The South African government has invited a representative of the Treatment Action Campaign, to be part of the official country delegation to the U.N. General Assembly Special Session on HIV/AIDS in May.
Sibani Mngadi, the Health Ministry spokesman told press that he hopes that this invitation to join the official South African delegation to the United Nations will resolve a dispute with the organization. The original exclusion of Treatment Action Campaign from the delegation caused an international outcry. The Campaign is one of South Africa's foremost private HIV/AIDS organizations, clashing frequently over the past five years with the government, both on and off the courts, on the government's response to the pandemic.
The United Nations resolution for the special session called on member states to include civil society representatives in their delegations. The session will take place in New York over three days from May 31 reviewing the progress that the world has made in implementing the Declaration of Commitment on HIV and AIDS adopted by the General Assembly in 2001.
Mngadi also stated that in addition to the Treatment Action Campaign, the government has extended the invitation to 13 other civil society delegates representing a wide range of sectors in society, including women, youth, business, academics, those dealing with children, and people living with AIDS. The leader of the delegation will be a member of the cabinet, he said, but it is not yet decided whether it will be controversial Minister of Health Manto Tshabalala-Msimang.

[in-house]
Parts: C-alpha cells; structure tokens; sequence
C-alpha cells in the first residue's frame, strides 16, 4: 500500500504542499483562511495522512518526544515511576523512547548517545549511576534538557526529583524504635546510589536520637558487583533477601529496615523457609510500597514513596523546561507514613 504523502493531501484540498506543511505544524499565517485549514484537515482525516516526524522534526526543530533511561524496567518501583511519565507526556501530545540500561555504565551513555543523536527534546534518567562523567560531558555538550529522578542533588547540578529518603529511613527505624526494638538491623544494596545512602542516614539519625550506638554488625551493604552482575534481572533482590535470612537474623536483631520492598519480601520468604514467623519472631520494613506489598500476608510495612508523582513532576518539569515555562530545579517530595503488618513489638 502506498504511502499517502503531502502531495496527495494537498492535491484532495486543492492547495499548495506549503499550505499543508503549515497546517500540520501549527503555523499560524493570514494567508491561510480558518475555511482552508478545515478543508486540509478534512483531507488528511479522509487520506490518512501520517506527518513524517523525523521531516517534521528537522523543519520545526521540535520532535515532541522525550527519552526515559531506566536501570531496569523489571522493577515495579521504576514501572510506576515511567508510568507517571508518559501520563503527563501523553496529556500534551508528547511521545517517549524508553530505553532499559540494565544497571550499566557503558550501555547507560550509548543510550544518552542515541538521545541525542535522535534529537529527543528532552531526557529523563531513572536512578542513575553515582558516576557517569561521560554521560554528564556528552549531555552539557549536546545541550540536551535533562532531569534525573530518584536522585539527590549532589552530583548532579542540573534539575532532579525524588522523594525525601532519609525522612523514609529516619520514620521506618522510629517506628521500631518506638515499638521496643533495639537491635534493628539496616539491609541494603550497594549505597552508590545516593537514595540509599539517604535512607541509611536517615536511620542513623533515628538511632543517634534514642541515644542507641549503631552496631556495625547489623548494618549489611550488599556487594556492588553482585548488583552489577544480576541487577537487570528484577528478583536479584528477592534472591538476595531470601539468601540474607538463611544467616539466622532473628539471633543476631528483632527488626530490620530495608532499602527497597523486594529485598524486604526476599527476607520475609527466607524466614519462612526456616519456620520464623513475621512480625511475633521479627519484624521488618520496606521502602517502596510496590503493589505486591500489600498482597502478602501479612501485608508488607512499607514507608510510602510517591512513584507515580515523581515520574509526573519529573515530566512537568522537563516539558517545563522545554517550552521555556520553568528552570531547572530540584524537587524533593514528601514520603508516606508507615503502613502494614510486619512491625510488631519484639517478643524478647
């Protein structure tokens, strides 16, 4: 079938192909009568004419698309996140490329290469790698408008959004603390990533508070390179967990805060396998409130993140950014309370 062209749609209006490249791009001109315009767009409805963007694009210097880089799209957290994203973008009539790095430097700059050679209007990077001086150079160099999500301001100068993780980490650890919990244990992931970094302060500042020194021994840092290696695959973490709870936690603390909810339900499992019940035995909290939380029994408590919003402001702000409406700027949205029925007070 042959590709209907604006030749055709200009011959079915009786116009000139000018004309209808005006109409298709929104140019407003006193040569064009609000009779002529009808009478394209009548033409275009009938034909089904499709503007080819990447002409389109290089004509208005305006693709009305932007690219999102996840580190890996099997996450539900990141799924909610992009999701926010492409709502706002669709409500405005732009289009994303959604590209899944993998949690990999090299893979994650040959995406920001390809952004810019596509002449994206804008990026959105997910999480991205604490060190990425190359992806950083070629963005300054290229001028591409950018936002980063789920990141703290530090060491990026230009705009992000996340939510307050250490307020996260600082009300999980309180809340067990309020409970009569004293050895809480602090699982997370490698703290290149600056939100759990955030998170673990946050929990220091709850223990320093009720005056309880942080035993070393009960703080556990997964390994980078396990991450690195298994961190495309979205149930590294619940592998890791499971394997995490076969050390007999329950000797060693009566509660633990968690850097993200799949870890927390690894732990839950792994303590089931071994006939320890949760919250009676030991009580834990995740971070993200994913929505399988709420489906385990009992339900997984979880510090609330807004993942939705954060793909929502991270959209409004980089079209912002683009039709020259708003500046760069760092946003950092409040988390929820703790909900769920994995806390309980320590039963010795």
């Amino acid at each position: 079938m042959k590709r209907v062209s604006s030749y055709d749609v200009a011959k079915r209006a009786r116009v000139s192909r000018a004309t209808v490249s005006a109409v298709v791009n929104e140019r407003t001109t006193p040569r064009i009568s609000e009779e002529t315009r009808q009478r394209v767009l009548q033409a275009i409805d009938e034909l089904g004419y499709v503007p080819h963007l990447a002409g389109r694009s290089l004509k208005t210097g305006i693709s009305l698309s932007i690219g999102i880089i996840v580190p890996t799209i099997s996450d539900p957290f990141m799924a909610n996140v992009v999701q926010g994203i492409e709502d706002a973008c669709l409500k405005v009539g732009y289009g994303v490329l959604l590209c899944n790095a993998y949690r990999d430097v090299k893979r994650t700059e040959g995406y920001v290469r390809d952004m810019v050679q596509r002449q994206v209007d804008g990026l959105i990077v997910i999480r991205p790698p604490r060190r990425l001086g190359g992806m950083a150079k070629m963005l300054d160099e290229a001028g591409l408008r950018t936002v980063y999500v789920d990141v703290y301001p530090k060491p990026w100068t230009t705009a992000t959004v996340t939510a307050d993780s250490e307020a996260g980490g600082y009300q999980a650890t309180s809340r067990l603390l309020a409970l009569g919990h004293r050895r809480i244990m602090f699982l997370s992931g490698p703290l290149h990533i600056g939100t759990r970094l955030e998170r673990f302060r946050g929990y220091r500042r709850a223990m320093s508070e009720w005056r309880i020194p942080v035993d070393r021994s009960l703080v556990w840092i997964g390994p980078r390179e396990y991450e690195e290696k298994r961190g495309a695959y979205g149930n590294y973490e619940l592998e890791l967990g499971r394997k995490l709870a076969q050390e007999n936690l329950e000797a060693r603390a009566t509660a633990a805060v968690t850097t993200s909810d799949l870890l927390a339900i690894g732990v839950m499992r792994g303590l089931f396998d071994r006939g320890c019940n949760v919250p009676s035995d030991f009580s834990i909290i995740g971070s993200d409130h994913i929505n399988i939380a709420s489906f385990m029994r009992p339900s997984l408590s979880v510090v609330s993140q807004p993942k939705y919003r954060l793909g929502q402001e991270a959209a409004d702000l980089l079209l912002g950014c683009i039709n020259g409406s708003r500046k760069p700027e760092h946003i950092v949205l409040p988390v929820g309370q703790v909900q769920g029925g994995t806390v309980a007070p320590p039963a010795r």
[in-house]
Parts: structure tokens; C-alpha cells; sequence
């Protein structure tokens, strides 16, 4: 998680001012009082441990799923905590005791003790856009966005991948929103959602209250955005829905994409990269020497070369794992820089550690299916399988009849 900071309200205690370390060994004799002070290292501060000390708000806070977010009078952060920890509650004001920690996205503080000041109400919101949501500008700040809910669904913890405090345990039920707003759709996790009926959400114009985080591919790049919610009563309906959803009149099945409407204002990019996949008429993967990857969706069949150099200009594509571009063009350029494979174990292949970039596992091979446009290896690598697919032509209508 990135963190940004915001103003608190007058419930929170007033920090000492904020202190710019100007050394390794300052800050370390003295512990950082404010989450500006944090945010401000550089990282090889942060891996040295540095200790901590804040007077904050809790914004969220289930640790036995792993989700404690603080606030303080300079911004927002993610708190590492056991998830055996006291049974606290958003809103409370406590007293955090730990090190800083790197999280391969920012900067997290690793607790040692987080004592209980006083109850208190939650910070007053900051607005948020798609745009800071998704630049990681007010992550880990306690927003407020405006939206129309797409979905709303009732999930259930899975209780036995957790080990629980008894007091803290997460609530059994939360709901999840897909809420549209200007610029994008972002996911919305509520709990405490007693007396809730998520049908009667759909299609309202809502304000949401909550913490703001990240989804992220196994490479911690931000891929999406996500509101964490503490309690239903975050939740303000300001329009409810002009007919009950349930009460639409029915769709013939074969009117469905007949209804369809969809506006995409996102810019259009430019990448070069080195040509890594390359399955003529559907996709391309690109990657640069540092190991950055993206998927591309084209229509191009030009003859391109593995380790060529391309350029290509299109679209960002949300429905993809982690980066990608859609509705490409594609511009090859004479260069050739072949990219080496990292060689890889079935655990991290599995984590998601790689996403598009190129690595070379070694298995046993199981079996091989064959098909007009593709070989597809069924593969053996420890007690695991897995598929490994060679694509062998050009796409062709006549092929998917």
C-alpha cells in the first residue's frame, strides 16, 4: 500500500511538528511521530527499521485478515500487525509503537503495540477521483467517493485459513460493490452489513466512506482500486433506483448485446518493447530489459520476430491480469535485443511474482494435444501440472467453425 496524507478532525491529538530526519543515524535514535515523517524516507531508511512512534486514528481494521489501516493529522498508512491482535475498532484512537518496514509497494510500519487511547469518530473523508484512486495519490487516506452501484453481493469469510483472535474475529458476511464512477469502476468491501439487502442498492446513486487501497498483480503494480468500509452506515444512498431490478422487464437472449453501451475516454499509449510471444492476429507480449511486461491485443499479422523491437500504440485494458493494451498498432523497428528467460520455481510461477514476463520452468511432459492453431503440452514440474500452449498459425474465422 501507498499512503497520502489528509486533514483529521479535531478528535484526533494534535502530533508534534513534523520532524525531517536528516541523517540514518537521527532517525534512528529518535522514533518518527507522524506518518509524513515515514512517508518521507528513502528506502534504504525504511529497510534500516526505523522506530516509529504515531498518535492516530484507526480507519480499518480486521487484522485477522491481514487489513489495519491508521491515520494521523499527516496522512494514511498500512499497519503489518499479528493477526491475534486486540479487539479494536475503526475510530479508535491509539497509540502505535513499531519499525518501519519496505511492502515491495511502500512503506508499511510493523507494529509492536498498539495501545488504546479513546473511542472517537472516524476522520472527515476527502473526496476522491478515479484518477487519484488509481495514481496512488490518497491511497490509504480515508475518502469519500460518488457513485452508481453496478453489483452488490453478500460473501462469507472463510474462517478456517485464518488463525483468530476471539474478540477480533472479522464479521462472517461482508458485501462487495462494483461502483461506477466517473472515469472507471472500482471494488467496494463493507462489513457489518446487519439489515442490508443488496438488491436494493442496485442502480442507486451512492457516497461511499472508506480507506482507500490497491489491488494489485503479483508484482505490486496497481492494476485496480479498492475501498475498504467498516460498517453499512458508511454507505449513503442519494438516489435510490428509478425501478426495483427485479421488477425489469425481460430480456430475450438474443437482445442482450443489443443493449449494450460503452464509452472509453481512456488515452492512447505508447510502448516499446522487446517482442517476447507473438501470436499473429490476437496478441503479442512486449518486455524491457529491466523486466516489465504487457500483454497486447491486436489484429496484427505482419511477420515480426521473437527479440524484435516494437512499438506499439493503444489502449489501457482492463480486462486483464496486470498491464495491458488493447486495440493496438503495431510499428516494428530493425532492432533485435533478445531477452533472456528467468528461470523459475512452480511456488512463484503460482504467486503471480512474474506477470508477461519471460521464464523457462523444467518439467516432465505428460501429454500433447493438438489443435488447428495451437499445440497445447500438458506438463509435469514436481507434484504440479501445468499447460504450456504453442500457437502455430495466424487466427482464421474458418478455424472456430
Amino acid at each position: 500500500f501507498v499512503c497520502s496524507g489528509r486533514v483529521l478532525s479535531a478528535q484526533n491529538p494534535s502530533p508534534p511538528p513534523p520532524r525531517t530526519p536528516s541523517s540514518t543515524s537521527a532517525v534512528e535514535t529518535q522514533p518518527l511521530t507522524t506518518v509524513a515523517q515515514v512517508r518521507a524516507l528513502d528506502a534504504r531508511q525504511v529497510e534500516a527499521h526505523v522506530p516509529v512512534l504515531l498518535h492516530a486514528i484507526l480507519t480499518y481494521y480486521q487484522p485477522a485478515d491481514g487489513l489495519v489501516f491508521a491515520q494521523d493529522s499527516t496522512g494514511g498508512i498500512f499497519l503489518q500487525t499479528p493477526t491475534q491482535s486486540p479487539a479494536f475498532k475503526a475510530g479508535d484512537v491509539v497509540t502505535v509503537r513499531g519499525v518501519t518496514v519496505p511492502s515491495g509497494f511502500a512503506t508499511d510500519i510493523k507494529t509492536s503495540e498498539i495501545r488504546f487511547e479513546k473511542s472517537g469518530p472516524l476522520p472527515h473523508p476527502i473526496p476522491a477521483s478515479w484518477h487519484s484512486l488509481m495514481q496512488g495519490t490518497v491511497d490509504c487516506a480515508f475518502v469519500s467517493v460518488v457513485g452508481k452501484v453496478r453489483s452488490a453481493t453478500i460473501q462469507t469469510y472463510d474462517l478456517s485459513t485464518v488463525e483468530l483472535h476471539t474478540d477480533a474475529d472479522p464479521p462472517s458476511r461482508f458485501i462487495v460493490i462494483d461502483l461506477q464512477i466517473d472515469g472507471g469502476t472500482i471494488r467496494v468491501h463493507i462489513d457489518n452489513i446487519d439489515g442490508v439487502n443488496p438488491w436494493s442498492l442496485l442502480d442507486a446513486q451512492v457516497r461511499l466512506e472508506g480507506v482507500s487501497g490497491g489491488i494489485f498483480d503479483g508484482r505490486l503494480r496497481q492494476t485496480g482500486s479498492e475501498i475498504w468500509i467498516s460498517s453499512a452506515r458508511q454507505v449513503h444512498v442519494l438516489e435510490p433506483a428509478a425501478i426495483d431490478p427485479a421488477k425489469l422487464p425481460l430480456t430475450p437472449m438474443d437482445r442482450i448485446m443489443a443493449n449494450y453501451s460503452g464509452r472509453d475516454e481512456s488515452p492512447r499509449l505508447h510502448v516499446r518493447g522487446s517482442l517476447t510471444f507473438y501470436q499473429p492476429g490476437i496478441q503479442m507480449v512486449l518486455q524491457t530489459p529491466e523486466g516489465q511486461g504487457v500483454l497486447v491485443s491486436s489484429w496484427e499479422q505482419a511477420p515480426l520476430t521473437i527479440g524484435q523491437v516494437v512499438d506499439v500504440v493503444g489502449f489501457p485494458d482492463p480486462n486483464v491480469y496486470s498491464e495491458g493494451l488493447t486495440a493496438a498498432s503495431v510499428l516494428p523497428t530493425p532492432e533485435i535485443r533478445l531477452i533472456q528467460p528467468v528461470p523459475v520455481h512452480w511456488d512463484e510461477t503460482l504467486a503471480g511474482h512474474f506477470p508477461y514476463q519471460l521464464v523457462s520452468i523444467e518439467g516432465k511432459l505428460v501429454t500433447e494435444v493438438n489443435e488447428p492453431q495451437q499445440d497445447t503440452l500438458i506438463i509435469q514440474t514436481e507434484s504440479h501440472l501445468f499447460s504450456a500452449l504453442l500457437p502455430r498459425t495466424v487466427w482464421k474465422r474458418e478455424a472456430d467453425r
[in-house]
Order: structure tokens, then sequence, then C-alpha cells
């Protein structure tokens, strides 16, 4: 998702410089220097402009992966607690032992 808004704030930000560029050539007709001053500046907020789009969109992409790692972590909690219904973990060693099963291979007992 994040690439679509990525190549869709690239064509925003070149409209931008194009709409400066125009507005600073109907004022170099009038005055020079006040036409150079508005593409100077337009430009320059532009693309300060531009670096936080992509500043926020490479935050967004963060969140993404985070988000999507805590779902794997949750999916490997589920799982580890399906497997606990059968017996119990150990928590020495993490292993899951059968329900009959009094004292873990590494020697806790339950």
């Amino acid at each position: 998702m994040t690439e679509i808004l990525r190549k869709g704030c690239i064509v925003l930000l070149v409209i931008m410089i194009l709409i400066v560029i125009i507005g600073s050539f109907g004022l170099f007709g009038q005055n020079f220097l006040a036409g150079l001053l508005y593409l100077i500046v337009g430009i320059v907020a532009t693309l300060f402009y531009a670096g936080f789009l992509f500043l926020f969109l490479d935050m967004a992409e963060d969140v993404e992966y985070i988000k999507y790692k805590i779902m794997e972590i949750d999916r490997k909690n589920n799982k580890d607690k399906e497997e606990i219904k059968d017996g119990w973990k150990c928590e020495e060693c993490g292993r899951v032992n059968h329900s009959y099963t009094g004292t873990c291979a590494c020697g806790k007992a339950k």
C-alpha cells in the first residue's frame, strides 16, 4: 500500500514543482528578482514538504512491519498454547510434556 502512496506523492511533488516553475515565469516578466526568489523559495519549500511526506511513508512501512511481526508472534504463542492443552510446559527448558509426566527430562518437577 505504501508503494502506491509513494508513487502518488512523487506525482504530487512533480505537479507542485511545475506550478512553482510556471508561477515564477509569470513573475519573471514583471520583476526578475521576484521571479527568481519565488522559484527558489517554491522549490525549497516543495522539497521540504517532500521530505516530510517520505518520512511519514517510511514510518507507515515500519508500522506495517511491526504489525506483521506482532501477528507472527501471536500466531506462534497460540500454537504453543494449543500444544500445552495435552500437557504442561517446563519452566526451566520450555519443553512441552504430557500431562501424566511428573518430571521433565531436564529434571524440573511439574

She is known for her support of unorthodox treatments for AIDS, including eating large quantities of garlic, olive oil and beetroot.The Treatment Action Campaign has not yet responded to the invitation.
Meanwhile the AIDS activists are showing anger and resentment on Jacob Zuma, a 64-year-old former deputy president, head of the South African Aids Council and the Moral Regeneration Movement on his having sex with a HIV-positive woman. Zuma denied the rape charges but admitted having unprotected consensual sex with the woman. The safe sex advocacy organisations were thrown into disarray and were furious last week when Zuma told the court that he thought taking a shower after having sex with an HIV-positive woman was enough to prevent transmission of the virus.
AIDS activists are furious at the impact the rape trial will have on campaigns to promote safe sex in South Africa. The country has over five million infected people, one of the highest HIV figures in the world. The Treatment Action Campaign spokesperson Nokhwezi Hoboyi, said that the country should be able to expect more from their political leaders. She stated that they of all people should be better informed, and that it was a completely irresponsible action because the risk is very high with over two million men having contracted HIV through having unprotected sex with women. There's no evidence whatsoever that a shower will make any difference. She said condoms weren't 100 percent effective but they're the best we've got at the moment.